On June 3, 1937, renowned catcher Josh Gibson of the Negro League’s Homestead Grays hit a ball 580 feet in Yankee Stadium.
The astounding hit would have eclipsed Mickey Mantle’s record 565-foot home run hit in Griffith Stadium in 1953 as the longest ever if Negro League records were included alongside those of National and American Leagues.
Considered among many baseball historians to be one of the top catchers and power hitters in the history of any league, Gibson has also been credited with knocking the only fair ball ever hit out of Yankee Stadium in 1934.
Interestingly enough, the Pittsburgh-raised athlete's legendary career launched in 1930 when he came out of the stands at a Grays' game in July 1930 to replace the team’s injured catcher. He lived up to his reputation as a fearsome power hitter while serving as the Grays’ permanent catcher and cleanup hitter and quickly became the best power hitter in the Negro League and, arguably, of his generation. While his Hall of Fame plaque reads that he neared 800 home runs in his career, other historians have put the number as high as 900, according to History.com.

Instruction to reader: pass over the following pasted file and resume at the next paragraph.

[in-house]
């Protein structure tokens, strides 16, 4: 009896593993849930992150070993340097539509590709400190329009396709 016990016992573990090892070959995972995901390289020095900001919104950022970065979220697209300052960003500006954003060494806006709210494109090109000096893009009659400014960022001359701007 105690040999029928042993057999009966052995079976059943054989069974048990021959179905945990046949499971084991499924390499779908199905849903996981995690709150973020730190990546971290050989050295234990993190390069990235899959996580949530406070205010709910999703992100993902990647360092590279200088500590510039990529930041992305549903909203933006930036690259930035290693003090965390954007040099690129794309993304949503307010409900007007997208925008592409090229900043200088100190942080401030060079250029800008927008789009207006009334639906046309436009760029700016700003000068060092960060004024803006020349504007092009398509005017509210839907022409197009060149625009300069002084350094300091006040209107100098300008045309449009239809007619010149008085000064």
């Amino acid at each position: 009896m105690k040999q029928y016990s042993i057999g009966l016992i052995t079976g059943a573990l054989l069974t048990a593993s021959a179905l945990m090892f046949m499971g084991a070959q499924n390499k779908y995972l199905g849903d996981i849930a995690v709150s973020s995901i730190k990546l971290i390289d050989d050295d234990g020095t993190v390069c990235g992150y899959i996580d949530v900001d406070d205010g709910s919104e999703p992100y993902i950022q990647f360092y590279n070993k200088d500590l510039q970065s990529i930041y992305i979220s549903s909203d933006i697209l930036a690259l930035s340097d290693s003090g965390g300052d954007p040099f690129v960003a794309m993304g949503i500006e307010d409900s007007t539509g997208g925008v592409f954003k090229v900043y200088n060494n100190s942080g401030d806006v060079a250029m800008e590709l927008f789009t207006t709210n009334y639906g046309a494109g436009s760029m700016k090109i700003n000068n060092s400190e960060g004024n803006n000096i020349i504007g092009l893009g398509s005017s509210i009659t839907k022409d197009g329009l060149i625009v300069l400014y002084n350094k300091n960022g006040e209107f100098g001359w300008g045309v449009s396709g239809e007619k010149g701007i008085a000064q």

Gibson died from a stroke in his home on Jan. 20, 1947, at the age of 35, three months before Jackie Robinson’s historic debut with the Brooklyn Dodgers and the integration of the major leagues.
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(Photo: Mark Rucker/Transcendental Graphics, Getty Images)
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